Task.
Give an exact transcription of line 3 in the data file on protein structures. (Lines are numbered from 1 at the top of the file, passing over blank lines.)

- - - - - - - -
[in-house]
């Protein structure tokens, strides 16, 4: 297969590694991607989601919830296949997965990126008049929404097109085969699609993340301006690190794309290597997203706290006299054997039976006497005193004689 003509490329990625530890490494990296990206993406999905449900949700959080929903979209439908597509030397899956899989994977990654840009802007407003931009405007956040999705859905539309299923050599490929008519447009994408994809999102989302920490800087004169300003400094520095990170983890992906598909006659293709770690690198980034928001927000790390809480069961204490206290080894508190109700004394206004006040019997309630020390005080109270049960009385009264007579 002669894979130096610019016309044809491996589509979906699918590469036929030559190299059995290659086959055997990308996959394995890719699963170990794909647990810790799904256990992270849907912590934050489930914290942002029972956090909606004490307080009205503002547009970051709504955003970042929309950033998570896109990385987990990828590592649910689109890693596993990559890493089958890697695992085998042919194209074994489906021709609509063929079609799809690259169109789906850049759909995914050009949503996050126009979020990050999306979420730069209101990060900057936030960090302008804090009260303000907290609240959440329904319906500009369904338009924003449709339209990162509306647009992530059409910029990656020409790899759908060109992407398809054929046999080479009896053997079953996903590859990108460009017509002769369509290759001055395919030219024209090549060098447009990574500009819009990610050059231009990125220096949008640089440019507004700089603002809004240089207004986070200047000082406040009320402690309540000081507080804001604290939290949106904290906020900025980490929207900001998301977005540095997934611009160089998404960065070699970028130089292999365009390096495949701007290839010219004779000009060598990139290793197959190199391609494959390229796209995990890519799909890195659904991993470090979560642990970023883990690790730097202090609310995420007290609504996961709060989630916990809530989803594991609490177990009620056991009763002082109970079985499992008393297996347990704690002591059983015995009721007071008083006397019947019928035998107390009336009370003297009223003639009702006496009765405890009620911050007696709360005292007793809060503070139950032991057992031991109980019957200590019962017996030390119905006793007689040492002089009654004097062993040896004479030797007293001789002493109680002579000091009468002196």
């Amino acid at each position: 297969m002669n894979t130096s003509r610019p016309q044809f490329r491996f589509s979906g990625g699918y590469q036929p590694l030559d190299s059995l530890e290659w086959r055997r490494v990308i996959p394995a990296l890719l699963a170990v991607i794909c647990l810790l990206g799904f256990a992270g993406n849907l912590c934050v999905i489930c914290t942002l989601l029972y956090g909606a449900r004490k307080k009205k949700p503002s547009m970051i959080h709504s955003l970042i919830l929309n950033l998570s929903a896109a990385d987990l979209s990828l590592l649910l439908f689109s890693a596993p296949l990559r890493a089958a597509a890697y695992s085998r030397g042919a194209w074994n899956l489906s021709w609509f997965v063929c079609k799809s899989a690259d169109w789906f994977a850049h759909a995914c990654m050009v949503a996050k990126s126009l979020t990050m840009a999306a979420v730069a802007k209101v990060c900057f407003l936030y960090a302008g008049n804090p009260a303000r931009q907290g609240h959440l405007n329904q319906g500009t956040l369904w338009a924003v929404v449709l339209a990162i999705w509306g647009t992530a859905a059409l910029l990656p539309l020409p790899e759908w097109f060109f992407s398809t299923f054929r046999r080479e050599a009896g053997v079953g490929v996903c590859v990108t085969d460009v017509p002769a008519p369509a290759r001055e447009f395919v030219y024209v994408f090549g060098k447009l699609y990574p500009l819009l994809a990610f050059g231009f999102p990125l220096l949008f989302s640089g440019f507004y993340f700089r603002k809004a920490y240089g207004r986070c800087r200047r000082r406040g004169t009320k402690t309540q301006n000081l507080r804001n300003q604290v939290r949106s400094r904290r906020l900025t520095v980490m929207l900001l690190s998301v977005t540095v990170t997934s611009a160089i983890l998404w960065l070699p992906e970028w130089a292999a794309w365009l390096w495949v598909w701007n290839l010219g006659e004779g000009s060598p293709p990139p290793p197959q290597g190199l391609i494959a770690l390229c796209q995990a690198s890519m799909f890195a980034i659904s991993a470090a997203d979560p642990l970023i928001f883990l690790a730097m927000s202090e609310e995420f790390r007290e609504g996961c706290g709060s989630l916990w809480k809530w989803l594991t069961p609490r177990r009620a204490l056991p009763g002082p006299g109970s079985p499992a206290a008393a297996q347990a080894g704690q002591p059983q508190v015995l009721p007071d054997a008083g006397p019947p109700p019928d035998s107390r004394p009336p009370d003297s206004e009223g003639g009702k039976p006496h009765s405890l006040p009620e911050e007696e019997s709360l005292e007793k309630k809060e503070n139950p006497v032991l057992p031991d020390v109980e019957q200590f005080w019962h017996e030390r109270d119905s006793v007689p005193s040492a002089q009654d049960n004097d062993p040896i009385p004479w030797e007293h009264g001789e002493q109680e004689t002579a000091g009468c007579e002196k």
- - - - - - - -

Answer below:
């Amino acid at each position: 297969m002669n894979t130096s003509r610019p016309q044809f490329r491996f589509s979906g990625g699918y590469q036929p590694l030559d190299s059995l530890e290659w086959r055997r490494v990308i996959p394995a990296l890719l699963a170990v991607i794909c647990l810790l990206g799904f256990a992270g993406n849907l912590c934050v999905i489930c914290t942002l989601l029972y956090g909606a449900r004490k307080k009205k949700p503002s547009m970051i959080h709504s955003l970042i919830l929309n950033l998570s929903a896109a990385d987990l979209s990828l590592l649910l439908f689109s890693a596993p296949l990559r890493a089958a597509a890697y695992s085998r030397g042919a194209w074994n899956l489906s021709w609509f997965v063929c079609k799809s899989a690259d169109w789906f994977a850049h759909a995914c990654m050009v949503a996050k990126s126009l979020t990050m840009a999306a979420v730069a802007k209101v990060c900057f407003l936030y960090a302008g008049n804090p009260a303000r931009q907290g609240h959440l405007n329904q319906g500009t956040l369904w338009a924003v929404v449709l339209a990162i999705w509306g647009t992530a859905a059409l910029l990656p539309l020409p790899e759908w097109f060109f992407s398809t299923f054929r046999r080479e050599a009896g053997v079953g490929v996903c590859v990108t085969d460009v017509p002769a008519p369509a290759r001055e447009f395919v030219y024209v994408f090549g060098k447009l699609y990574p500009l819009l994809a990610f050059g231009f999102p990125l220096l949008f989302s640089g440019f507004y993340f700089r603002k809004a920490y240089g207004r986070c800087r200047r000082r406040g004169t009320k402690t309540q301006n000081l507080r804001n300003q604290v939290r949106s400094r904290r906020l900025t520095v980490m929207l900001l690190s998301v977005t540095v990170t997934s611009a160089i983890l998404w960065l070699p992906e970028w130089a292999a794309w365009l390096w495949v598909w701007n290839l010219g006659e004779g000009s060598p293709p990139p290793p197959q290597g190199l391609i494959a770690l390229c796209q995990a690198s890519m799909f890195a980034i659904s991993a470090a997203d979560p642990l970023i928001f883990l690790a730097m927000s202090e609310e995420f790390r007290e609504g996961c706290g709060s989630l916990w809480k809530w989803l594991t069961p609490r177990r009620a204490l056991p009763g002082p006299g109970s079985p499992a206290a008393a297996q347990a080894g704690q002591p059983q508190v015995l009721p007071d054997a008083g006397p019947p109700p019928d035998s107390r004394p009336p009370d003297s206004e009223g003639g009702k039976p006496h009765s405890l006040p009620e911050e007696e019997s709360l005292e007793k309630k809060e503070n139950p006497v032991l057992p031991d020390v109980e019957q200590f005080w019962h017996e030390r109270d119905s006793v007689p005193s040492a002089q009654d049960n004097d062993p040896i009385p004479w030797e007293h009264g001789e002493q109680e004689t002579a000091g009468c007579e002196k």